Please select the size and format that you require :
|Format||Image Size||Paper Size||Price||Availability|
|A4 Size||7.3 x 10.1 in.
(186 x 257 mm)
|8.3 x 11.7 in.
(210 x 297 mm)
|£30.00||Produced and despatched within 2 day(s)|
|A4 Mounted||7.3 x 10.1 in.
(186 x 257 mm)
|11 x 14 in.
(279 x 355 mm)
|£42.00||Produced and despatched within 4 day(s)|
|A3 Size||10.7 x 14.7 in.
(272 x 374 mm)
|11.7 x 16.5 in.
(297 x 420 mm)
|£56.00||Produced and despatched within 3 day(s)|
|SMALL||10 x 13.8 in.
(255 x 350 mm)
|12 x 16.4 in.
(305 x 417 mm)
|£60.00||Produced and despatched within 2 day(s)|
Gyalwa Gyatso (Skt. Jinasagara), meaning the 'Conqueror-ocean', is a four-armed manifestation of red Avalokiteshvara with his consort, whose practice is of particular importance in the Karma Kagyu tradition of Tibetan Buddhism. Gyalwa Gyatso is a yidam deity of the 'father-tantra' class of Highest Yoga Tantra deities, which emphasizes the development of compassion or 'skilful means' (upaya). The Tibetan lineage of this deity stems from Milarepa's disciple Rechungpa, who was destined to receive the last five Tantras of 'the nine-fold teaching cycle of the formless dakinis' from the Indian mahasiddha Tiphupa. Because of a restrictive vow Milarepa had only received four of these nine secret tantric transmissions from his teacher Marpa, who in turn had received them from Tilopa's disciple, Naropa. One of these five Tantras included the practice of Jinasagara or Gyalwa Gyatso, which Rechungpa also received instructions on from the Indian scholar, Sumatikirti.
Tiphupa, the 'pigeon-man', was actually the miraculous 'rebirth' of Marpa's own son, Darma Dode, who was mortally wounded in a riding accident. Through the practice of phowa, Darma Dode projected his consciousness into the body of a dead pigeon, which then flew over the Himalayas to enter and revive the fresh corpse of a sixteen-year-old Brahmin boy at the 'Cool Grove' charnel ground in India.
From Rechungpa the lineage transmission of Gyalwa Gyatso then passed to the second Karmapa, Karma Pakshi (1203-1283). However, it is also believed that the great yogin who was the previous incarnation of the first Karmapa, Dusum Khyenpa, attained great realization through the practice of Gyalwa Gyatso. Dusum Khyenpa (1110-1193) was recognized as the first Tibetan tulku, or incarnate lama, who left a letter of prediction for his next future rebirth. All of the seventeen incarnations of the Gyalwa Karmapa, and the fourteen incarnations of the Dalai Lama, are equally recognized as being manifestations of Avalokiteshvara, the bodhisattva of great compassion. But while the Dalai Lama is traditionally identified as an emanation of four-armed white Avalokiteshvara (Tib. Chenrezig), the Karmapa is more commonly recognized as the four-armed red emanation of Gyalwa Gyatso.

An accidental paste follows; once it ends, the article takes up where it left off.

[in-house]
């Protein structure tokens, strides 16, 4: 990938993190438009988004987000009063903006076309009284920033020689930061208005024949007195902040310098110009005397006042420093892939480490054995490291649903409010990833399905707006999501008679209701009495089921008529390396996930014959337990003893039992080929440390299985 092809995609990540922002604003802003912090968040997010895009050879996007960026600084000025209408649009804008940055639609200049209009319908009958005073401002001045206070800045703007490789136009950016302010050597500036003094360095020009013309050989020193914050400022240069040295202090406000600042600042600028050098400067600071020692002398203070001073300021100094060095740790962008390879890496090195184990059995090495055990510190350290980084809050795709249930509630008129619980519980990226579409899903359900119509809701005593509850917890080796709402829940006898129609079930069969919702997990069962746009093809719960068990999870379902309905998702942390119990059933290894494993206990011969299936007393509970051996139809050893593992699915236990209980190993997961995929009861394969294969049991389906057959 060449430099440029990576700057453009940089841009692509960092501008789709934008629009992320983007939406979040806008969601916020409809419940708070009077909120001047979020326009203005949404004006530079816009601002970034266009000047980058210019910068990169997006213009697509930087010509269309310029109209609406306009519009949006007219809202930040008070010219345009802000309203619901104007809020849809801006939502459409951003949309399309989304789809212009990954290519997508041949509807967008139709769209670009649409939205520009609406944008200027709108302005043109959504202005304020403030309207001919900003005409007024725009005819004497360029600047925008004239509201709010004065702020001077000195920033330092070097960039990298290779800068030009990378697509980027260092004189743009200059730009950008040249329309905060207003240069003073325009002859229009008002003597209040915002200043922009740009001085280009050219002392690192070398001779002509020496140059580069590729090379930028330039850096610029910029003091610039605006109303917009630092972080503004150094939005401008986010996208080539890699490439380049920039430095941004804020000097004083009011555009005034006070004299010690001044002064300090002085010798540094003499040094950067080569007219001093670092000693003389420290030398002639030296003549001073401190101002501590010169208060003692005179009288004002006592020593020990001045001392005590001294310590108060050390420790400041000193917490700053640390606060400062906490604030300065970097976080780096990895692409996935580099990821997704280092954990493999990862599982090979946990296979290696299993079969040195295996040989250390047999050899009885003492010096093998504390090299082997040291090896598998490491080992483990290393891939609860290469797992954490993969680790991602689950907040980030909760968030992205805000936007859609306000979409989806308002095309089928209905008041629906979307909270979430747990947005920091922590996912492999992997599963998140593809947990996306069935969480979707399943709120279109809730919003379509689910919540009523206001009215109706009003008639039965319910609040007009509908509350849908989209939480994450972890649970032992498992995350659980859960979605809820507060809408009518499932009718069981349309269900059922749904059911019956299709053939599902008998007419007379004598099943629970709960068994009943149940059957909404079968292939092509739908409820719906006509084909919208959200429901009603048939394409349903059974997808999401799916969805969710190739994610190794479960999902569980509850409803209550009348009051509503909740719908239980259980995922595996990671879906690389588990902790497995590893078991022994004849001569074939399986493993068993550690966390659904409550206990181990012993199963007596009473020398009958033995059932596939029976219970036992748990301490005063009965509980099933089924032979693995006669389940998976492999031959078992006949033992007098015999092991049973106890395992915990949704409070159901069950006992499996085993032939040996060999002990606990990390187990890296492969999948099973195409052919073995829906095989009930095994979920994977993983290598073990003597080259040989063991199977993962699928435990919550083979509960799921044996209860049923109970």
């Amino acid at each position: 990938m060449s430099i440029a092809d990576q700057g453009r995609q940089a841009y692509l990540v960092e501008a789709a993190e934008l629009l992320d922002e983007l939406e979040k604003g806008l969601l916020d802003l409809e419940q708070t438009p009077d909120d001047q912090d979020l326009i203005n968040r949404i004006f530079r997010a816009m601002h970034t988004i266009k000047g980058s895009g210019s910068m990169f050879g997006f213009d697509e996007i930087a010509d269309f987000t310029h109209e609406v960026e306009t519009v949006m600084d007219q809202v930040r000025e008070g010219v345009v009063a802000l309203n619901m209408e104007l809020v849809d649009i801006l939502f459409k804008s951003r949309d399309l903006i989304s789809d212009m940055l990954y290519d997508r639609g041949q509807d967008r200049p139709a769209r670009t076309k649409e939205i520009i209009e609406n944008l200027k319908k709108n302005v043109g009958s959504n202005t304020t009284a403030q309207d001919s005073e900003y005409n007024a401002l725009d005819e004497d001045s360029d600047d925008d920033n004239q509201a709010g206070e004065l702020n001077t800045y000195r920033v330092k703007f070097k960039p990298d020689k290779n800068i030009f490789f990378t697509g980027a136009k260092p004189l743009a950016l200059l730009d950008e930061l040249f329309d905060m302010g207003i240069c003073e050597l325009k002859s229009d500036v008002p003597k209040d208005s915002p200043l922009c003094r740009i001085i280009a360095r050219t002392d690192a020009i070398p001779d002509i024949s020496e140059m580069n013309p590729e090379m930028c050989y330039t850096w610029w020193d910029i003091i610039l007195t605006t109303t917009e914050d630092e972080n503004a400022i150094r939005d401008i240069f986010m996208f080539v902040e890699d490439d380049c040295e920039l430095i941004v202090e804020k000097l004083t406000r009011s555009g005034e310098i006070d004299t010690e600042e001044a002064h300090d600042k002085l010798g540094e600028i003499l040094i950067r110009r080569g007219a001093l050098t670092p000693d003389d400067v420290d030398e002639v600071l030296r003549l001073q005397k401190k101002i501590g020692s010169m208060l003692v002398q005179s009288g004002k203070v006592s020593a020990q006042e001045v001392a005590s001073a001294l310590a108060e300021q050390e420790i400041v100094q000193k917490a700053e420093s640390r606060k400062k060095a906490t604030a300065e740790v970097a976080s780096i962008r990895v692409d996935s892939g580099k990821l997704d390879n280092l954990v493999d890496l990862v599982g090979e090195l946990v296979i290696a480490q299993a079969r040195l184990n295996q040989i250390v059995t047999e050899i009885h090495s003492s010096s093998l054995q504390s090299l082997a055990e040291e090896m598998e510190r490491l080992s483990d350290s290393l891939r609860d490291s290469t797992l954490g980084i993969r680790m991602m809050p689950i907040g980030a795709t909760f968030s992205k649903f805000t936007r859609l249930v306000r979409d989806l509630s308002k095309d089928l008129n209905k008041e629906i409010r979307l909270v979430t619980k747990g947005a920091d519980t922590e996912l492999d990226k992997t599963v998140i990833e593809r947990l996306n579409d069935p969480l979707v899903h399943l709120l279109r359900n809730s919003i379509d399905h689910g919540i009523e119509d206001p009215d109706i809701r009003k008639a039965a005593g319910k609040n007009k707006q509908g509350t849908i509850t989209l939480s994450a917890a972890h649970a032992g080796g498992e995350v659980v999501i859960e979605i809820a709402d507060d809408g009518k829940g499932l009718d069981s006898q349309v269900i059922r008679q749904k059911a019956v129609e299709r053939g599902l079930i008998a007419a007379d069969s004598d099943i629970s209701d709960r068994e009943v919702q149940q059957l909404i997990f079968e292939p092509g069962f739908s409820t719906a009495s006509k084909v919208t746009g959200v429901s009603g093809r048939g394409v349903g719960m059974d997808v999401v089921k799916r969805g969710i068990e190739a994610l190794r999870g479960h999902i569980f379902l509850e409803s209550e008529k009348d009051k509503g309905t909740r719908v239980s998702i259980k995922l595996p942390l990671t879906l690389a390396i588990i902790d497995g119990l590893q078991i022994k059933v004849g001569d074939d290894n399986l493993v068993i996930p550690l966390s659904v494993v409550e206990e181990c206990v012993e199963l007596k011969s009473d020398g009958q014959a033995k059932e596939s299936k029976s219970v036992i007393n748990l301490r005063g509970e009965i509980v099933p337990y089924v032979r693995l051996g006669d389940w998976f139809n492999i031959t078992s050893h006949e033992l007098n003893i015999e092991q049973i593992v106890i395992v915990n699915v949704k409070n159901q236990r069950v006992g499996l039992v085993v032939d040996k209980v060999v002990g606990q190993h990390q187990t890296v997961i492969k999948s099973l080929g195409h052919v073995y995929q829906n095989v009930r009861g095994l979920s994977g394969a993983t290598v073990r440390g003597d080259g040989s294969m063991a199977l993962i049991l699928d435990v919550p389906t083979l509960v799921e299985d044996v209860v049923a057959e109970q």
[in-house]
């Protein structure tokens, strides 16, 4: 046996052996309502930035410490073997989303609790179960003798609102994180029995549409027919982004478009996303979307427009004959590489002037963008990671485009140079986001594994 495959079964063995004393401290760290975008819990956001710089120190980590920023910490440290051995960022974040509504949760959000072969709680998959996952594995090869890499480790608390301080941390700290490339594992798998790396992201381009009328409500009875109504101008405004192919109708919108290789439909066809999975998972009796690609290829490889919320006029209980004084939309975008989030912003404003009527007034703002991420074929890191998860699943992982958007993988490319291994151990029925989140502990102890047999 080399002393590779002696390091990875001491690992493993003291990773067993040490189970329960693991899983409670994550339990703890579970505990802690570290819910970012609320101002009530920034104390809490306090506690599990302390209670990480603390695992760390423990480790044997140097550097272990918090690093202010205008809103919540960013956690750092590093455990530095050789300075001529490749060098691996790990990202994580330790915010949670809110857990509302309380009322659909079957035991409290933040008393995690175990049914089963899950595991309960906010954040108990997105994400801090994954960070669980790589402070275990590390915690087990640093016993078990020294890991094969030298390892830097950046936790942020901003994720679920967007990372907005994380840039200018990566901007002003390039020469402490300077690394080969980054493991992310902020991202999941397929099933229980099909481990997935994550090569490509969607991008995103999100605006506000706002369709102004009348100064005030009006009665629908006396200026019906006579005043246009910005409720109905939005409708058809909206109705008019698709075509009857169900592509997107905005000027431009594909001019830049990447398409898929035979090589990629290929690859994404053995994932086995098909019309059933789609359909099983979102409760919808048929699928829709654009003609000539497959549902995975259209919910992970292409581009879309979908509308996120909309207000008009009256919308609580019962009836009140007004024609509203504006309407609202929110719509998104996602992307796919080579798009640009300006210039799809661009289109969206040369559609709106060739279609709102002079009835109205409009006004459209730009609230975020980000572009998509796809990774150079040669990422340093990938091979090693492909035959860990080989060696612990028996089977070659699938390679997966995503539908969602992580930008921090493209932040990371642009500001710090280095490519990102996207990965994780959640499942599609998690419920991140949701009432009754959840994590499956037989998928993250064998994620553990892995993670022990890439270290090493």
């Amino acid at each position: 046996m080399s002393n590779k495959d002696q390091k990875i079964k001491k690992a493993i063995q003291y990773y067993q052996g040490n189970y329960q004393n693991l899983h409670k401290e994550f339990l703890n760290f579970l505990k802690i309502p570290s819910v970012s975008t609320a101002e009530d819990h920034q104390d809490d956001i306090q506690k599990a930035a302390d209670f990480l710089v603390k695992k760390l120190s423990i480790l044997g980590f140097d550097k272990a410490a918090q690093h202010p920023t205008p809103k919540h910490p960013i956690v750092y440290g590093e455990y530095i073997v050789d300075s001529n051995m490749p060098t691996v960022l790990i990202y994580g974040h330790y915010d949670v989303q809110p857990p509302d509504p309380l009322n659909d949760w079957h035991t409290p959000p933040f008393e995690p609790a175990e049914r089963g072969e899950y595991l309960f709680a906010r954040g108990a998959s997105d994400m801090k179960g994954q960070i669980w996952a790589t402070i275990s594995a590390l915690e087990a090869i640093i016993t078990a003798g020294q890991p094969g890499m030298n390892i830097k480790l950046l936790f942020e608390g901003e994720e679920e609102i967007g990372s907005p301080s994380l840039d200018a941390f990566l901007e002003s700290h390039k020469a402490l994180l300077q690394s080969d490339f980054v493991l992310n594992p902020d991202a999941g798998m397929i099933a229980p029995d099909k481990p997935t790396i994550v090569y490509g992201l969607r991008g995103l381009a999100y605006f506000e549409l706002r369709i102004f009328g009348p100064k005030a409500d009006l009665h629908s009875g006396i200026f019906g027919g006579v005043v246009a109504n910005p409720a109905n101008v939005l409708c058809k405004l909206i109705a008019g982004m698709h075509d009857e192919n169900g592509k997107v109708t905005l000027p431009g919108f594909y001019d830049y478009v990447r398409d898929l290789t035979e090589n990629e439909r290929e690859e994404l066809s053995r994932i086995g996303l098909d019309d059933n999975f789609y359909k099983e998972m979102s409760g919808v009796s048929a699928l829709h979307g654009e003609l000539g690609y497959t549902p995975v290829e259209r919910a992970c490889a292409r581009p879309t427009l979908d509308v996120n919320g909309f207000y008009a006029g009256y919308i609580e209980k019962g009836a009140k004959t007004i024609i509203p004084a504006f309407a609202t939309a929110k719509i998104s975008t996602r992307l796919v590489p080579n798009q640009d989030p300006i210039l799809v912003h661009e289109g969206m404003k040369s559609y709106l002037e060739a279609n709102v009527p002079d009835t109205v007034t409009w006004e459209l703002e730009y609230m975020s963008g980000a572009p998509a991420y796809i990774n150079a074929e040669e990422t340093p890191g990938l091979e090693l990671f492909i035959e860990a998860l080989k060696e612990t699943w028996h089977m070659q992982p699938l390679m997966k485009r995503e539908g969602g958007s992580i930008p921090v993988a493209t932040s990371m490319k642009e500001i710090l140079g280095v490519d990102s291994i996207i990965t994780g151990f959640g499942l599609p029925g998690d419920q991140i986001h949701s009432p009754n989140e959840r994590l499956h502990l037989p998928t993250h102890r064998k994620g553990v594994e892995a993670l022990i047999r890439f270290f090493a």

This thangka depicts Gyalwa Gyatso at the centre of his nine-deity mandala. He is ruby-red in colour, with four arms and two eyes, and he sits in vajra-posture upon a white moon disc and multicoloured lotus in sexual union with his white consort, Vajrayogini. He is adorned with the five divine silk garments and eight jeweled ornaments of a sambhogakaya deity. With his first two hands palms-folded he clasps a blue wish-granting gem in front of his heart, while with his second pair of right and left hands he holds aloft a golden five-pointed vajra and a red lotus. His consort, Vajrayogini, is semi-wrathful, with three eyes, and a slightly reddish-white complexion. Her naked body is adorned with the five bone ornaments, a five-skull crown, and a garland of fifty dry white skulls. With her left and right hands she holds aloft a skull-cup full of blood and a curved knife.
In the four cardinal directions are four smaller manifestations of red four-armed Avalokiteshvara, each of which are similar in appearance to the main deity, except that they hold crystal rosaries in their second right hands and have different consorts. The colours of each of these 'Four Mothers' or consorts correspond to the four directions, they are all peaceful in appearance with two eyes, and are adorned with the divine silk and jeweled ornaments. In the east (bottom) is blue Locana, who holds aloft a lotus and her emblem of a golden wheel. In the south (left) is yellow Vajradhatvishvari, who holds aloft a lotus and her emblem of a radiant jewel. In the west (top) is red Pandara, who holds aloft two red lotuses. And in the north (right) is green Tara, who holds aloft two utpala lotuses.
In the four inter-cardinal directions are the sambhogakaya manifestations of the 'Four Buddhas', who each sit in sattva-paryanka posture holding a lotus and their specific right hand attribute. In the southeast corner is blue Akshobya, who holds a golden vajra. In the southwest corner is yellow Ratnasambhava, who holds a blazing jewel. In the northwest corner is red Amitabha, who holds a red lotus in a golden vase. And in the northeast corner is green Amoghasiddhi, who holds a fiery sword.
Seated amidst a circle of rainbow light at the top centre is Shakyamuni Buddha, with Gampopa and the First Karmapa, Dusum Khyenpa, appearing to the left and right below. In the bottom left corner is the principal male protector of the Karmapa lineage, Dorje Bernagchen, the 'black-cloaked vajra', who is extremely wrathful, blue-black in colour, and wields a crescent-shaped chopper and a skull-cup of blood in his right and left hands. And in the bottom right corner is Dorje Bernagchen's consort, the wrathful female protector Shri Devi (Tib. Paldan Lhamo), in her aspect as Rangjung Gyalmo. She is extremely wrathful, four-armed, blue-black in colour, black-cloaked, and rides her mule across an ocean of blood amidst a maelstrom of wind and fire. In her two right hands she holds a trident and a ritual dagger, and in her two left hands she holds a divination mirror and a serpent-noose.
© text by Robert Beer